This event is endorsed
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The 2nd EAI International Conference on IoT in Urban Space

May 24–25, 2016 | Tokyo, Japan

Keynote Speakers



   Licia Capra

   University College London





Data-driven Urban Planning and Policy Making: Opportunities and Challenges


The ongoing urbanization process that is taking place worldwide is expected to bring important advantages, including more efficient running of public services and better living standards for citizens. However, if not properly managed, it risks aggravating existing issues, such as traffic congestion, environmental pollution, economic and social inequality. By acquiring, integrating, and analysing large amounts of heterogeneous data, generated in urban spaces by a diversity of sources, such as sensors, devices, vehicles, buildings, and humans, a rich knowledge about the functioning of our cities can be derived and then acted upon to improve the quality of life of its residents. Using three different case studies, I will illustrate recent successes in terms of extracting knowledge from urban data and using it to inform city planning and policy making. I will conclude with a discussion of the many opportunities, but also the big challenges, that a data-driven society faces.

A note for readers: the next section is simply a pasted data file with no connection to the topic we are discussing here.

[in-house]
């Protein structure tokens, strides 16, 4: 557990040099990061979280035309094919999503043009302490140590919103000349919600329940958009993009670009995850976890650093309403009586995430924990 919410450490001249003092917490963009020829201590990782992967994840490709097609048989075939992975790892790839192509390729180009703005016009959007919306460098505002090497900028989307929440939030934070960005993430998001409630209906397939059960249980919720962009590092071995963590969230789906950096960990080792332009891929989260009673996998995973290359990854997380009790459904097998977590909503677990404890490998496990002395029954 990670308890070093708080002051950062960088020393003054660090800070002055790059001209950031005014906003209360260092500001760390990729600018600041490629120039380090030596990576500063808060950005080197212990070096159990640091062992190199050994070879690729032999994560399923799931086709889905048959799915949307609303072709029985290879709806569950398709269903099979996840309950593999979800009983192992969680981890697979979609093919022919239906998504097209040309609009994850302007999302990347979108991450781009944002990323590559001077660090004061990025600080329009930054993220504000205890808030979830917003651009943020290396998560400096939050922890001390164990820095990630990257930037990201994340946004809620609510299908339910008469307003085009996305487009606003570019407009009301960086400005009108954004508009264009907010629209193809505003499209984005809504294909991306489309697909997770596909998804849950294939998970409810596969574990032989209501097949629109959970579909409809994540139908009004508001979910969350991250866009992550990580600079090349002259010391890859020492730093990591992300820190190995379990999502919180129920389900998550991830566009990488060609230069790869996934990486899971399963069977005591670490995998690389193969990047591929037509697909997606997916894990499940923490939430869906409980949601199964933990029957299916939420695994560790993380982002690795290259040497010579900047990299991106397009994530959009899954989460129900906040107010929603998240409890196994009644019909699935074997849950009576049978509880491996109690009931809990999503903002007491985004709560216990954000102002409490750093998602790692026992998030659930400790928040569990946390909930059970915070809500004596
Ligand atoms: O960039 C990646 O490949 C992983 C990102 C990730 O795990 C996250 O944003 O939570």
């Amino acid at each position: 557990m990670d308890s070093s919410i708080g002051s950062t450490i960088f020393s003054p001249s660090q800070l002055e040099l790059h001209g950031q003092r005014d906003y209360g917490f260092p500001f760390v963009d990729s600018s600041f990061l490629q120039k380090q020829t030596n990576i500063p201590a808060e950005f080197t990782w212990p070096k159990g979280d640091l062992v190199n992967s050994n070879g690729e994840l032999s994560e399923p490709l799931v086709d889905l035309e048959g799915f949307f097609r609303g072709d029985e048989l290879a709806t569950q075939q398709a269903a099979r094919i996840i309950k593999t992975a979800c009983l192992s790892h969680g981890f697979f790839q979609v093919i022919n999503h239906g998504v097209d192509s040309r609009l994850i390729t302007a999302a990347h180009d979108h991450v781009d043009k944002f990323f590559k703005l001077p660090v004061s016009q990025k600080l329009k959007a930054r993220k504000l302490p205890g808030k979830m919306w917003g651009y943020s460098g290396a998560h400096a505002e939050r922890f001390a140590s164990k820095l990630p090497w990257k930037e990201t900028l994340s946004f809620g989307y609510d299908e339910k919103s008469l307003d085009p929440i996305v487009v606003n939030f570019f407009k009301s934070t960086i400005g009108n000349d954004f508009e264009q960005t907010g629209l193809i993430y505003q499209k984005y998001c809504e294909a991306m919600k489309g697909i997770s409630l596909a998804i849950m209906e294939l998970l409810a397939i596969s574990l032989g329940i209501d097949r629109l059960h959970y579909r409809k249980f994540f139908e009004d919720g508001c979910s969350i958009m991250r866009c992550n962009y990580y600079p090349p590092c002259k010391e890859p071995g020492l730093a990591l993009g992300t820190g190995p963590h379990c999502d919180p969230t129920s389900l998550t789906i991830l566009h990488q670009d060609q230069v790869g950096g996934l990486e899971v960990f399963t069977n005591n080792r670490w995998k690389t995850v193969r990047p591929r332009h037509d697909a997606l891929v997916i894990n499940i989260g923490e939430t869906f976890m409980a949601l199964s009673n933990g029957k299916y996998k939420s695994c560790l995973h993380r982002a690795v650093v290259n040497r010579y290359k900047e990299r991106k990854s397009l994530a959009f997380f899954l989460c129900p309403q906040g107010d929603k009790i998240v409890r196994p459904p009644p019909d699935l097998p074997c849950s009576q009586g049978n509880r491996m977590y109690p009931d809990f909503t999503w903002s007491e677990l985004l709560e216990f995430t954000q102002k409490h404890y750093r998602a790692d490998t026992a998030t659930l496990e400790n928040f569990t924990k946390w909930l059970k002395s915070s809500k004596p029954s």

Since October 2015, Licia is Professor of Pervasive Computing in the Dept. of Computer Science at University College London. She first joined UCL in May 2000 as a Research Assistant, and then as a Ph.D. student (from September 2000 until September 2003). From October 2003 until March 2005, she have been a Research Fellow in the Software Systems Engineering Group at UCL/CS, working on the TAPASEuropean project. She then took on a Lectureship within the same department in April 2005. Before coming to England, Licia was an undergraduate student in the Dipartimento di Informatica at the University of Bologna, Italy.


  • Postgraduate Certificate in Learning and Teaching in Higher Education (PGCLTHE), Centre for the Advancement of Learning and Teaching, University College London, London UK. Awarded: September 2007.
  • Doctor of Philosophy, Dept. of Computer Science, University College London, London UK. Thesis title: "Reflective Mobile Middleware for Context-Aware Applications". Supervisor: Prof. Wolfgang Emmerich, University College London, London, UK. Awarded: October 2003